“It would be beneficial for managers to check in with their team on their work-life balance, especially during covid” and around the issues their team may be facing outside of the workplace, such as daycare hour changes or sick children or parents at home, Katheryn says. “It always makes sense to do wellness check-ins, but it seems many are only focused on making sure people can finish their work from home.” As managers or other higher-ups start these conversations, it provides not only an outlet for their teams but for themselves as well.
The three coaches emphasize that, as with all relationships, communication with your colleagues is key, regardless of your role.
“In most cases, I realized that people were very happy to help, whether it was scheduling meetings to end in time for my daycare pick-up or preparing dinner a few times a week, but they weren’t able to guess what I needed,” says Kristine when sharing insight from her own experiences. “Having honest discussions with the people in my life about what I was prioritizing, where my limitations were, and the kind of support that I’d appreciate made it possible for them to show up for me.”
Speaking of daycare pick-up, Katheryn offered an easy solution to the awkward scramble that can happen when hours change and meetings are scheduled.
“Proactively block off time on your shared calendar,” she says. Your colleagues will see that you’re unavailable and you don’t need to include an explanation for your unavailability and you won’t have to work to reschedule something after-the-fact.
This is not news to you but, parenting during a pandemic has been a nightmare. Though things have relatively improved since last spring, when many of you were working from home, helping your kids learn remotely and also wiping all of your groceries down with bleach, the ongoing COVID-19 situation in Japan has often exacerbated the struggles of living abroad.
For one, planned family vacations, both domestic and international, have largely been scrapped. Visits “home” to see old friends and family members may have been postponed. Playdates and extracurricular activities took a hit and opportunities to really explore Japanese culture were limited (no matsuri, unfortunately).
One piece of advice our experts share for getting through the (hopefully dwindling) days of the pandemic in Japan: give yourself grace.
“Some days during the spring lockdown the TV babysat our son here and there out of necessity, while I worked at my desk nearby and I let myself feel zero guilt,” says Katie. “I think in some ways TV exposure has even resulted in his love of singing!”
“The biggest thing that I’ve tried to do is be honest when I’m low on energy and let the kids do the same,” says Kristine. She offers a solution to the doldrums, as well. “When we think of something we want to do but can’t because of the pandemic, we write it on a piece of paper and put it in a jar. It’s exciting to think about dumping that jar on the table one day and choosing an activity we’ve kept on the back burner for all these months!”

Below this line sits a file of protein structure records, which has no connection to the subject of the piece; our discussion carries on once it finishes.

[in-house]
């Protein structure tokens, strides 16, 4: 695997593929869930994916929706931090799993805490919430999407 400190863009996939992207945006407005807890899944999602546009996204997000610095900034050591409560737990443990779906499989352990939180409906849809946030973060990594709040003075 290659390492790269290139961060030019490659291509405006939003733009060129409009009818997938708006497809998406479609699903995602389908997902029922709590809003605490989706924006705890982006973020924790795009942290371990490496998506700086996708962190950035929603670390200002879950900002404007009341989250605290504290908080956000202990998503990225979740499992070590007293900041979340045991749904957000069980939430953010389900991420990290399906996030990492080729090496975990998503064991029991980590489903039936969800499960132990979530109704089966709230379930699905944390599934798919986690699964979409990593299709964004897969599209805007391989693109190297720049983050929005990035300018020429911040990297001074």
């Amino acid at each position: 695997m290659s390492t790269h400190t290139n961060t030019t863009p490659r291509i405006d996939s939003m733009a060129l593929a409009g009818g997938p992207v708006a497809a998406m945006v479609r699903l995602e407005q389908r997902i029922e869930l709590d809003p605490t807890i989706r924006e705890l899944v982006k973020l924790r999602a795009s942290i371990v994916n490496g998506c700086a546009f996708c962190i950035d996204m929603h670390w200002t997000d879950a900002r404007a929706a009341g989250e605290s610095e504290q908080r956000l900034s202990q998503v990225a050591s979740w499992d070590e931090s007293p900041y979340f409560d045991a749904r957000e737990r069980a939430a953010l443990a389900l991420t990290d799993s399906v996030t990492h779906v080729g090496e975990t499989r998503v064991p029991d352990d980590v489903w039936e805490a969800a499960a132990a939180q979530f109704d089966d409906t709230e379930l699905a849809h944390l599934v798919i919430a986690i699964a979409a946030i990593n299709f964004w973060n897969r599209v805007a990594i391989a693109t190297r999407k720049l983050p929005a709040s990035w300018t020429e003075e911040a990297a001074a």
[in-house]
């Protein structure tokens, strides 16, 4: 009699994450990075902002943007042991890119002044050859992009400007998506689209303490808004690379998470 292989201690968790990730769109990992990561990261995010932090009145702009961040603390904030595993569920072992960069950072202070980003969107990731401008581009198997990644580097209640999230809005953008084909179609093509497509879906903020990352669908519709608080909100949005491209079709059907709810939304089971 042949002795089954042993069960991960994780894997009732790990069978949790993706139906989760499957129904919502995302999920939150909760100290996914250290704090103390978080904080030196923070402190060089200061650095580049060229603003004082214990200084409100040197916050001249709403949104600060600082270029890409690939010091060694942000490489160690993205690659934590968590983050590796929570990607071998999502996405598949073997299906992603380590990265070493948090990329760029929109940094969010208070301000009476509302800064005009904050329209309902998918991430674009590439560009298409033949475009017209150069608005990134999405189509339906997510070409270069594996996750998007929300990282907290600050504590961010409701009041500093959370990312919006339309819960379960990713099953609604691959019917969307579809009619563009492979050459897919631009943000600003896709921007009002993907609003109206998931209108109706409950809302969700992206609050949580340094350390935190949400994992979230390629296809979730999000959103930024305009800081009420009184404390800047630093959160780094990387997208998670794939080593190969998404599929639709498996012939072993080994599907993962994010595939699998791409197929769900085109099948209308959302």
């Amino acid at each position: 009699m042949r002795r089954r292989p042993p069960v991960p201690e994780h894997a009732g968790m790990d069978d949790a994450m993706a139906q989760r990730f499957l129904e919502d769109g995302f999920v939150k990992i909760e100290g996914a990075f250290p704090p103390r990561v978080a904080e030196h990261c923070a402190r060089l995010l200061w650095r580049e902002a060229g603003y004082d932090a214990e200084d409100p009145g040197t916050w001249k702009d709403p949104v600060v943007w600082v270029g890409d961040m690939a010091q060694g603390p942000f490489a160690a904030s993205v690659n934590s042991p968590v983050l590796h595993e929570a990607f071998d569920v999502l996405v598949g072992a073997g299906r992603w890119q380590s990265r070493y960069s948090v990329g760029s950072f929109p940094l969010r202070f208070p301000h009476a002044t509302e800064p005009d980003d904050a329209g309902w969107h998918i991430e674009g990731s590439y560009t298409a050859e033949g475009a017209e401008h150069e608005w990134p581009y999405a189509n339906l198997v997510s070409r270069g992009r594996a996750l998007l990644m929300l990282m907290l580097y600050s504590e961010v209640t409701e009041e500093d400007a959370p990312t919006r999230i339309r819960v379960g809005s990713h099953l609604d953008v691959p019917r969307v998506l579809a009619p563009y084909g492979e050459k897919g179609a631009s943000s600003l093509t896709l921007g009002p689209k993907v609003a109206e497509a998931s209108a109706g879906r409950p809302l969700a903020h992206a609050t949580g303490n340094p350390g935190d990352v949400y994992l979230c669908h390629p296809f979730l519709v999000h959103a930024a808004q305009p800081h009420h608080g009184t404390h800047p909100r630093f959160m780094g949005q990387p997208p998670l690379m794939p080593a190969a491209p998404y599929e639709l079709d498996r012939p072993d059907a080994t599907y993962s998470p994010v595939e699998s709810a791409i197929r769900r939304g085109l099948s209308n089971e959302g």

Taking long walks was another favored coping mechanism, and a much-need outlet for exercise and getting the wiggles out. Finding opportunities to treat your family, like an at-home movie theater experience complete with buttery popcorn, are also ways to provide rays of sunshine in an otherwise gloomy time.
Food is a simple tool for helping in general, according to the experts. Kristine recommends making it a point to try seasonal Japanese foods, from fresh fruits to novelty Gari-Garikun popsicles, to connect with and learn about the culture safely. And Katheryn, whose coaching career began with grocery store tours for foreigners, emphasizes the benefits of knowing what to look for on the shelves in cutting down on stress and ensuring you’re serving your family healthy meals.
One fun, quick trick she shared? If a milk container has an indent in the top, it’s whole milk!
As far as your children’s development or, if you’re newer to Japan, their chance to build a social circle, try not to let yourself get too caught up in your projections about how things are going.
“I don’t want to minimize the challenges or disappointments that many kids are facing,” says Kristine. “But, at least in my case, many of the stories that I tell myself are much more dire than how my kids are actually experiencing it.”
Your children can be just as resilient as you are; one of the best ways to help them through the pandemic and any of the myriad adversities they may face throughout life is to provide support and understanding.
Kristine Ayuzawa is a life coach who offers one-on-one help to parents who need to “slow down!” She’s lived and worked in Japan since 2005 and is a Certified Life Coach with the International Coaching Federation. She has a blog on her self-titled website with lots of great resources and insights and you can follow her on LinkedIn and Instagram.
Katheryn Gronauer is an executive trainer and coach who provides cross-cultural training, orientation programs and wellness coaching for professionals. Her company is called Thrive Tokyo, and you can find trivia on the blog and follow her on Instagram.
Katie Hurd is a Japanese-English bilingual international HR professional turned International Coaching Federation accredited cross cultural transition coach who runs Home in Japan. She acts as a personal trainer for her clients' emotional wellbeing, career, and life planning. She supports her clients in becoming more self-aware, clarifying values/motivation and setting a future vision so that they can better follow through and take effective actions. You can find her on Instagram, YouTube and LinkedIn.